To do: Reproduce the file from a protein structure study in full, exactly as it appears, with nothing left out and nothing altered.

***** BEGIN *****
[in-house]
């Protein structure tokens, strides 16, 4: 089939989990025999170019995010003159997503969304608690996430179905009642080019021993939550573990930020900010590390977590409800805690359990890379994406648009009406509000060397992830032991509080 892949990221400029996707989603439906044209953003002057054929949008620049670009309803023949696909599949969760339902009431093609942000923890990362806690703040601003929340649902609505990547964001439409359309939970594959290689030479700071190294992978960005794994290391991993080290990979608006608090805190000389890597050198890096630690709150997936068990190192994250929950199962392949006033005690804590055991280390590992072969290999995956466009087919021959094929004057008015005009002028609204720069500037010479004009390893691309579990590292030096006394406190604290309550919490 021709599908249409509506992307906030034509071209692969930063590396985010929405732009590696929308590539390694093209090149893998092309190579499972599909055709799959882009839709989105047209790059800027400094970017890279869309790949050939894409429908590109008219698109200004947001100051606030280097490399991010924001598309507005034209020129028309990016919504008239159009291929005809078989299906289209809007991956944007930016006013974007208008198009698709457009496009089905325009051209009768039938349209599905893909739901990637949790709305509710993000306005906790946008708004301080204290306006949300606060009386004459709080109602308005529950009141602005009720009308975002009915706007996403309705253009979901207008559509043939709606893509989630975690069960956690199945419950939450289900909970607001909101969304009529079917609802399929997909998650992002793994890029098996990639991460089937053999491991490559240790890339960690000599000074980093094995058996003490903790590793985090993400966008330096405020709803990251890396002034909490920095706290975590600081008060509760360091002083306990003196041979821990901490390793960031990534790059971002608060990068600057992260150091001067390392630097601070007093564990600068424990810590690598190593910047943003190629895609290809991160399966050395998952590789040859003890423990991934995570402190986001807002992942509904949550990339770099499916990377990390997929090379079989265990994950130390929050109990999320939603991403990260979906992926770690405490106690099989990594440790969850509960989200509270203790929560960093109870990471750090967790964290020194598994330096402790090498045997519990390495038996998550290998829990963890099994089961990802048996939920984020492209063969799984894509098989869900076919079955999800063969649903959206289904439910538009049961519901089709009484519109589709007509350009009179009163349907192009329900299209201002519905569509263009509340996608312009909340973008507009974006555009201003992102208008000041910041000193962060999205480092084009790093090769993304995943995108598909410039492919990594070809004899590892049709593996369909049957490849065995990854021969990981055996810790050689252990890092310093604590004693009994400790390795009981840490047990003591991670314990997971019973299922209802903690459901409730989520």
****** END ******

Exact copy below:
[in-house]
């Protein structure tokens, strides 16, 4: 089939989990025999170019995010003159997503969304608690996430179905009642080019021993939550573990930020900010590390977590409800805690359990890379994406648009009406509000060397992830032991509080 892949990221400029996707989603439906044209953003002057054929949008620049670009309803023949696909599949969760339902009431093609942000923890990362806690703040601003929340649902609505990547964001439409359309939970594959290689030479700071190294992978960005794994290391991993080290990979608006608090805190000389890597050198890096630690709150997936068990190192994250929950199962392949006033005690804590055991280390590992072969290999995956466009087919021959094929004057008015005009002028609204720069500037010479004009390893691309579990590292030096006394406190604290309550919490 021709599908249409509506992307906030034509071209692969930063590396985010929405732009590696929308590539390694093209090149893998092309190579499972599909055709799959882009839709989105047209790059800027400094970017890279869309790949050939894409429908590109008219698109200004947001100051606030280097490399991010924001598309507005034209020129028309990016919504008239159009291929005809078989299906289209809007991956944007930016006013974007208008198009698709457009496009089905325009051209009768039938349209599905893909739901990637949790709305509710993000306005906790946008708004301080204290306006949300606060009386004459709080109602308005529950009141602005009720009308975002009915706007996403309705253009979901207008559509043939709606893509989630975690069960956690199945419950939450289900909970607001909101969304009529079917609802399929997909998650992002793994890029098996990639991460089937053999491991490559240790890339960690000599000074980093094995058996003490903790590793985090993400966008330096405020709803990251890396002034909490920095706290975590600081008060509760360091002083306990003196041979821990901490390793960031990534790059971002608060990068600057992260150091001067390392630097601070007093564990600068424990810590690598190593910047943003190629895609290809991160399966050395998952590789040859003890423990991934995570402190986001807002992942509904949550990339770099499916990377990390997929090379079989265990994950130390929050109990999320939603991403990260979906992926770690405490106690099989990594440790969850509960989200509270203790929560960093109870990471750090967790964290020194598994330096402790090498045997519990390495038996998550290998829990963890099994089961990802048996939920984020492209063969799984894509098989869900076919079955999800063969649903959206289904439910538009049961519901089709009484519109589709007509350009009179009163349907192009329900299209201002519905569509263009509340996608312009909340973008507009974006555009201003992102208008000041910041000193962060999205480092084009790093090769993304995943995108598909410039492919990594070809004899590892049709593996369909049957490849065995990854021969990981055996810790050689252990890092310093604590004693009994400790390795009981840490047990003591991670314990997971019973299922209802903690459901409730989520």